And a meeting aimed at ending Syria's civil war kicks off today, with fighting words. That's right. Can the enemies at the table actually reach an agreement? We've got a live report from Switzerland, straight ahead.


MALVEAUX: It's a war of words at a conference that is seeking peace in Syria, enemies meeting face-to-face at a diplomatic round table in Switzerland, representatives of Syria's government meeting for the first time with leaders of the rebel opposition.

But right from the start, these two sides traded bitter accusations. At one point, the Syrian foreign minister even sparred with the U.N. secretary-general, Ban Ki-moon.


WALID AL-MOALLEM, SYRIAN FOREIGN MINISTER: You live in New York. I live in Syria. I have the right to give the Syrian version here in this forum. BAN KI-MOON, SECRETARY-GENERAL, UNITED NATIONS: Yes, of course. You know, I --

AL-MOALLEM: Three years of suffering, this isn't right.

BAN: We have to have some constructive and harmonious --

AL-MOALLEM: I have -- you spoke 25 minutes. Please, I need to speak.

BAN: There are many participating here. So we shall not be constructive at this time.

AL-MOALLEM: It is constructive. I promise you, to be constructive.



All right, Elise Labott, she's at the peace conference, joins us live from Montreux, Switzerland.

And, Elise, first of all, explain to us how that happened? Because most of the time, it's very ceremonial. You've got one speech after the other, very diplomatic. That was not. How did that happen?

ELISE LABOTT, CNN FOREIGN AFFAIRS CORRESPONDENT: Well, Suzanne, I've been to countless of these types of conferences and never seen anything like it.

And, you know, the U.N. secretary-general, Ban Ki-moon, is usually really mild mannered, but the Syrian foreign minister went on for a half hour, provocative language against the United States, Syrian opposition, against every -- basically every member at the table.

And he said, listen, you're not being constructive, you've really got to stop. And he tried repeatedly to get the Syrian foreign minister to back down.

The reason this all happened was because Secretary of State John Kerry really started this war of words, and the fireworks when he laid down a marker about the future of President Bashar al-Assad in a post -- in a transitional government.

Let's take a listen to the secretary.


JOHN KERRY, SECRETARY OF STATE: For a transition government means that that government cannot be formed with someone that is objected to by one side or the other.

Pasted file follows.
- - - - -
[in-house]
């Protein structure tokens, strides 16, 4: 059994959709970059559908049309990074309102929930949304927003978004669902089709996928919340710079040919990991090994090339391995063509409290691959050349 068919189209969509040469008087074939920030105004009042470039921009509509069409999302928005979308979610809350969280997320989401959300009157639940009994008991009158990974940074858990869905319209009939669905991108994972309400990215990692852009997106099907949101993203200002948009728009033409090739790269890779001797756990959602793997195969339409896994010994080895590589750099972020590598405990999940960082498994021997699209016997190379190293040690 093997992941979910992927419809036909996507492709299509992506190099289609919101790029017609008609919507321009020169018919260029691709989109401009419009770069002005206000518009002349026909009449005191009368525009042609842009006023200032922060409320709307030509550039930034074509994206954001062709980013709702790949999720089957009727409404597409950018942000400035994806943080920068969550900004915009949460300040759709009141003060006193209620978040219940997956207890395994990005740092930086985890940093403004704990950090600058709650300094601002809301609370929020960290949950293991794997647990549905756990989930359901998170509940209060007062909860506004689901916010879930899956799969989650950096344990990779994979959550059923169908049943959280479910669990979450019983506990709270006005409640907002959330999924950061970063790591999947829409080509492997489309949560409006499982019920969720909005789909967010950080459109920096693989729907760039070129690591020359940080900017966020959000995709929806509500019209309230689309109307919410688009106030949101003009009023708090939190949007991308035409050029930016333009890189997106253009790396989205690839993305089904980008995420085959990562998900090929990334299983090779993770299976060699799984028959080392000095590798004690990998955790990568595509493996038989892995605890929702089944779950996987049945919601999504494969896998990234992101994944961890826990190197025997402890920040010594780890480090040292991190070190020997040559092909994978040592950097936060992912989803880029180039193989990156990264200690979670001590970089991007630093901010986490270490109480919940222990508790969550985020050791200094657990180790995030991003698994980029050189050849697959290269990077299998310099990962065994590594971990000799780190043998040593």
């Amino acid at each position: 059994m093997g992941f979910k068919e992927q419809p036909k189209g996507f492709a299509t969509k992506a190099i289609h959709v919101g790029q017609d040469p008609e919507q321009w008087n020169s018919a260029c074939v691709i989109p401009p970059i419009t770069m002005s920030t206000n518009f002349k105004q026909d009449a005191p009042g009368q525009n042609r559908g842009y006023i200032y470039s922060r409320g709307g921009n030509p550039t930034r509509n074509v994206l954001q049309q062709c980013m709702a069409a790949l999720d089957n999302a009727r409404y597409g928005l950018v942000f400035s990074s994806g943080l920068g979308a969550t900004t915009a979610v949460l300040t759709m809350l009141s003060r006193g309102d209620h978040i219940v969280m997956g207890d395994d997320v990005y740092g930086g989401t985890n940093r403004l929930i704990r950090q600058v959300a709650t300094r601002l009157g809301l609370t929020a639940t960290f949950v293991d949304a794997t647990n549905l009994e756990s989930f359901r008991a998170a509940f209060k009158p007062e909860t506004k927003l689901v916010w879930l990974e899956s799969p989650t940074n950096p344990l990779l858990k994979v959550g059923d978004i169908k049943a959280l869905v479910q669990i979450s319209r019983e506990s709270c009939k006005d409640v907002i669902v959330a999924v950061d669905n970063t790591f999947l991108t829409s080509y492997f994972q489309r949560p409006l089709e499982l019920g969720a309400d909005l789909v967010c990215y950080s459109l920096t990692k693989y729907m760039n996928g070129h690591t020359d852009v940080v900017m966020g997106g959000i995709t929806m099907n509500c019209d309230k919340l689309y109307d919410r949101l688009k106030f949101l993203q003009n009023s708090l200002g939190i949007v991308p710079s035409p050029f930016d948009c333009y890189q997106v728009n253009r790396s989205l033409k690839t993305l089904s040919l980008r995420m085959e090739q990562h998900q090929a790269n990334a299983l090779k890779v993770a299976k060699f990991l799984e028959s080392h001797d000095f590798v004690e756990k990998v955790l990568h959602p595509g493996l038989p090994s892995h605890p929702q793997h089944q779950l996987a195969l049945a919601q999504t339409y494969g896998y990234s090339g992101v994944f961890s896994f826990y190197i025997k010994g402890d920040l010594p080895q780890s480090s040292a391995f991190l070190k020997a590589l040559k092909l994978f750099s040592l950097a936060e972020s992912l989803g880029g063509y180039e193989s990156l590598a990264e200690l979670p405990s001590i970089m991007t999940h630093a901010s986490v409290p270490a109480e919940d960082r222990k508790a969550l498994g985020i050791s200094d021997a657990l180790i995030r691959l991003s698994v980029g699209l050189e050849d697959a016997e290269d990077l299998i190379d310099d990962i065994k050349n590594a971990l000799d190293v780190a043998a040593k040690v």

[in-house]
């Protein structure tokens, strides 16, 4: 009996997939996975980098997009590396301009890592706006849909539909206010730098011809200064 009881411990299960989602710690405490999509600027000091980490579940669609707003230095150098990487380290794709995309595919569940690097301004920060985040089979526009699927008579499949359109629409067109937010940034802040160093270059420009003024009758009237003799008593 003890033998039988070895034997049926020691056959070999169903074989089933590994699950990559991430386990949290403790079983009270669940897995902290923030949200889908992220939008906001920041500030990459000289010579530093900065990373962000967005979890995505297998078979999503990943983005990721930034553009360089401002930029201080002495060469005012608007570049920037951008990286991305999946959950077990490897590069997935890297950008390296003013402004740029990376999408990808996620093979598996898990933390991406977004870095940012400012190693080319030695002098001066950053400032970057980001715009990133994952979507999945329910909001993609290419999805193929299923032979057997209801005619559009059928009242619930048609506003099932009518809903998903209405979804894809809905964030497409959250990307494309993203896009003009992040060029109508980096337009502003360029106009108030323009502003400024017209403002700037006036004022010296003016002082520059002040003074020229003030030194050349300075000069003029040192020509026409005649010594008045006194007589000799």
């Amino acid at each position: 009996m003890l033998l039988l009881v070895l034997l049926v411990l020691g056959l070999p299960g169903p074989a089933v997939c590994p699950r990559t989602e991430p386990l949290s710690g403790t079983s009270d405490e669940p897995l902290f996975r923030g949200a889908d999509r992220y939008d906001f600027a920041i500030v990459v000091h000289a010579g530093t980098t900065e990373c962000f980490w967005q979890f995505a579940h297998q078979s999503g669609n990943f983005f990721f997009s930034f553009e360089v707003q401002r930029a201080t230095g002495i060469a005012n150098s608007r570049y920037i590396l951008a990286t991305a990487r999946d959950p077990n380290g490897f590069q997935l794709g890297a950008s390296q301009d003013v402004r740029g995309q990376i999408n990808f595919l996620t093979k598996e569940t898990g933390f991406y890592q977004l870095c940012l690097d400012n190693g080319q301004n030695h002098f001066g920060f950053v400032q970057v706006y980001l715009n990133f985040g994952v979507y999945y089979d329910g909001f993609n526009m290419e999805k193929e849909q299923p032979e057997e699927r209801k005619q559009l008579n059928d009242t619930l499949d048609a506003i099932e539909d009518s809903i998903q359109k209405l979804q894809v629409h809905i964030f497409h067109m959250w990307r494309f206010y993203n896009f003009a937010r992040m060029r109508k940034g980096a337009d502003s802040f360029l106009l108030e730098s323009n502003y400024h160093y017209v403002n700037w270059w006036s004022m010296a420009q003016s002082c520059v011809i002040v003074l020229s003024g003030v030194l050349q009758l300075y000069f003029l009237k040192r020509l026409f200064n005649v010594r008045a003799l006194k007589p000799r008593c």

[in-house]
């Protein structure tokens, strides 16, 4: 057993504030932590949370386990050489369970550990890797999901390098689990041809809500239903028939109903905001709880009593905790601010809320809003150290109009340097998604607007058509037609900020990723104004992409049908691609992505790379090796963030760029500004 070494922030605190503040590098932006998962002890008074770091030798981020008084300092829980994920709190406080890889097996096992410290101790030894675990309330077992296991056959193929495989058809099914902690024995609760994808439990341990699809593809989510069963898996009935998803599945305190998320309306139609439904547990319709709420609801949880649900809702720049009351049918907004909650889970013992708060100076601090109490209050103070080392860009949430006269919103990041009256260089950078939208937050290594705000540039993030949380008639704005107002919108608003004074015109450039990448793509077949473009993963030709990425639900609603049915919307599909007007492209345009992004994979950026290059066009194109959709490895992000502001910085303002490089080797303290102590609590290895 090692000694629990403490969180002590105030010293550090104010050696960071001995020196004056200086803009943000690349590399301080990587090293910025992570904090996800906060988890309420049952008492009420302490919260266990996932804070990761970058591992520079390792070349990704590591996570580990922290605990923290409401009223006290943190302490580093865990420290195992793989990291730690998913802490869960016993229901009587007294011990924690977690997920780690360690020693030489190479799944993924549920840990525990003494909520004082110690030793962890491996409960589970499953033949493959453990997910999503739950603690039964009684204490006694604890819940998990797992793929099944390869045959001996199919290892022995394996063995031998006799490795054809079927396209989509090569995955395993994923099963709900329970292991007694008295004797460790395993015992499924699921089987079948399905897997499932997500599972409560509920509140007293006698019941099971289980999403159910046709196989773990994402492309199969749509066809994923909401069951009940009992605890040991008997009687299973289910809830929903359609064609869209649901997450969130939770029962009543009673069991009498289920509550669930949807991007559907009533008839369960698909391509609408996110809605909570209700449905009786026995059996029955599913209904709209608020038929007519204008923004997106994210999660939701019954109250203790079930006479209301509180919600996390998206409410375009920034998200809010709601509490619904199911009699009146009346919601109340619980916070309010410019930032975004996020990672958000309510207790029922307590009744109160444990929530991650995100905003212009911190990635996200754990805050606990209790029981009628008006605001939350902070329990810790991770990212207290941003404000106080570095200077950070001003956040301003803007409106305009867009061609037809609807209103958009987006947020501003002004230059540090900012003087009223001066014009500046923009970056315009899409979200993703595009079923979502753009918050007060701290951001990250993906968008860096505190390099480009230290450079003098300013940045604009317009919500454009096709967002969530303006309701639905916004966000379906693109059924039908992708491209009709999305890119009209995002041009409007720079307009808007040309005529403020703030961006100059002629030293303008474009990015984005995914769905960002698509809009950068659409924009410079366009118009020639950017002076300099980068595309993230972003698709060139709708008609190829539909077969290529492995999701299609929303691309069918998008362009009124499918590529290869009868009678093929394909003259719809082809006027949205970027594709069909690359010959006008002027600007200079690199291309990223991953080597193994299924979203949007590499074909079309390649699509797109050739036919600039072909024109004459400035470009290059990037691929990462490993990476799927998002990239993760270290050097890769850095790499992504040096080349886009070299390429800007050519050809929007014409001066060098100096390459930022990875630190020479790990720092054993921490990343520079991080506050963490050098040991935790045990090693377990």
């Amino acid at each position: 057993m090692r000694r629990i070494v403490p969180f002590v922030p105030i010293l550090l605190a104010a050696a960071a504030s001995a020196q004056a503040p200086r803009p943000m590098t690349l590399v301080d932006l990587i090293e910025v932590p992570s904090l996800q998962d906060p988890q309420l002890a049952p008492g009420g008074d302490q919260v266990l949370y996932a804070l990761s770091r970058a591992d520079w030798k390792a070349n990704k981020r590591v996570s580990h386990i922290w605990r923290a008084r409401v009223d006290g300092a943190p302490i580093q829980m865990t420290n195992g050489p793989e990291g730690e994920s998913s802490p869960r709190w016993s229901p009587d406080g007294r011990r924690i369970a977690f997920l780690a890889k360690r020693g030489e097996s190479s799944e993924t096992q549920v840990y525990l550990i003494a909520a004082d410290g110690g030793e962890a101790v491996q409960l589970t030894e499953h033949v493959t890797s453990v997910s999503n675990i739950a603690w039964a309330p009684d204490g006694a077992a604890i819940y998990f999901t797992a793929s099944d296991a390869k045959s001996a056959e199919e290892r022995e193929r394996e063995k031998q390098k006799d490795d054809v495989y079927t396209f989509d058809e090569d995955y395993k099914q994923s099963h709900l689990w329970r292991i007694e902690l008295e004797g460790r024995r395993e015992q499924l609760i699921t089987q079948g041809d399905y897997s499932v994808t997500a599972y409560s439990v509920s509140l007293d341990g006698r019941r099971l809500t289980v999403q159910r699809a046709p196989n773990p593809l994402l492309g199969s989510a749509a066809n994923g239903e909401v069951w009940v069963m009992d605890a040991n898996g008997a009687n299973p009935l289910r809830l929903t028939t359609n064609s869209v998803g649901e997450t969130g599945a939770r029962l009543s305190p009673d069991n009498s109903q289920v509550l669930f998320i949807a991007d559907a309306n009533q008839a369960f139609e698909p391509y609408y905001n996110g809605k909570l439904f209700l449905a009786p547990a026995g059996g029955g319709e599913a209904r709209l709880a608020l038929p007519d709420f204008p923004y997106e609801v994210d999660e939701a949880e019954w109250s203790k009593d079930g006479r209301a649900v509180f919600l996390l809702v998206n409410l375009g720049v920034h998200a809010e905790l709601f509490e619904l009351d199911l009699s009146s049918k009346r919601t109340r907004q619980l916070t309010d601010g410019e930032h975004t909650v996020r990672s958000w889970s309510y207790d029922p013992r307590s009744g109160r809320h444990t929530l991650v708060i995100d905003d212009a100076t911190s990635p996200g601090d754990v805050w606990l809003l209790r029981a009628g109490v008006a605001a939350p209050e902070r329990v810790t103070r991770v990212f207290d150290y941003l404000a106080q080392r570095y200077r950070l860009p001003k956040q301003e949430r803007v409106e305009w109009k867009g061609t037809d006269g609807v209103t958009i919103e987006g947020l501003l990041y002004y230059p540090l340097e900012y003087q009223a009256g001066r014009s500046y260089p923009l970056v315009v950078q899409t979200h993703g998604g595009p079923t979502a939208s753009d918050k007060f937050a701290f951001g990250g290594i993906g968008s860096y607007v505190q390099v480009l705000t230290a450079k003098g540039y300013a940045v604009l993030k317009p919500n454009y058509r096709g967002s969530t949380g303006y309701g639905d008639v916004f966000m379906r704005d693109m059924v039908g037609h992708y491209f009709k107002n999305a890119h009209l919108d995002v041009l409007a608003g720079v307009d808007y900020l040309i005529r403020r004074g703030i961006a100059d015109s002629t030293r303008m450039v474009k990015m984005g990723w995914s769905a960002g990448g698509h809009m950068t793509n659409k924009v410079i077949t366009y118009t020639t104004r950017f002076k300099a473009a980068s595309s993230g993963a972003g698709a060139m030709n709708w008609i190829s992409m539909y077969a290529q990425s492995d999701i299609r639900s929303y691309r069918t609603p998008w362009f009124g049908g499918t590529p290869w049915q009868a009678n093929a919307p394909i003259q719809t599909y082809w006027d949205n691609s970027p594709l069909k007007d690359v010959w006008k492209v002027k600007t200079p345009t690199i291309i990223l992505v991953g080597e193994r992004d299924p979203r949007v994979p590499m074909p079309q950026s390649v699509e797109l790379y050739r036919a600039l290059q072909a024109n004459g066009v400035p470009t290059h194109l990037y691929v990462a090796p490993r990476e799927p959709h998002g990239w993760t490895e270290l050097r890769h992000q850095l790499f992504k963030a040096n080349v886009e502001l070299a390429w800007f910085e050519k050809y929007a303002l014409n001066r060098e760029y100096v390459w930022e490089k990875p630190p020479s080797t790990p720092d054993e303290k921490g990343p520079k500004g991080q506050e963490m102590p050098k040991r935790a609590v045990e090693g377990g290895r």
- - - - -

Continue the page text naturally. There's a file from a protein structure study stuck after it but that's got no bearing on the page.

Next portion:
That means that Bashar Assad will not be part of that transition government. There is no way, no way possible, in the imagination that the man who has led the brutal response to his own people could regain the legitimacy to govern.


LABOTT: And, Suzanne, that's what really started the foreign minister off. He directed comments directly to Secretary Kerry, saying, Mr. Kerry, you have absolutely no right to determine the future for the Syrian people. That's up to Syrians.

And it really doesn't bode well for the direct talks that the Syrian opposition and the regime are supposed to have on Friday --


LABOTT: -- members of the opposition telling me that if the Syrian government can't even agree to talk about a post-Assad government, there may not be any reason to talk at all.

MALVEAUX: Elise, in your analysis, does that seem like that is the bright red line that Assad has to go?

LABOTT: Well, it's the red line for the international community and the opposition.

And if you remember, this whole idea of this conference was the principles, as they say, of the Geneva II process, if you will, is to talk about a post-Assad government, to talk about a transitional government that both sides can agree it to, that wouldn't have Assad in it.

So what the opposition is saying is, listen, if they can't even sign up to the fundamental basis of which this conference was established, then we're kind of talking at what they call in the Middle East "dialogue of the deaf." Neither side is really hearing one another.

And will future talks be productive? The one silver lining that the international community and the U.N. and the U.S. think that if you could get those sides in the room, if you could talk about little confidence-building measures, like maybe a local cease-fire or delivery of humanitarian aid, you know, you have a horrible, humanitarian crisis.


LABOTT: If they could talk about exchanging prisoners, that might be the seeds of something that they could then build upon.

But it's really, if you see what happened today, it's all uphill from here, Suzanne.

MALVEAUX: Oh, yeah.

Elise, thank you very much, and as you have mentioned before, numerous times, a lot is on the line here.

We're talking about a hundred-thousand people who have died, millions who have been displaced in this civil war that has become really a regional conflict.

The rich and powerful, well, they're at the Annual World Economic forum in Switzerland now.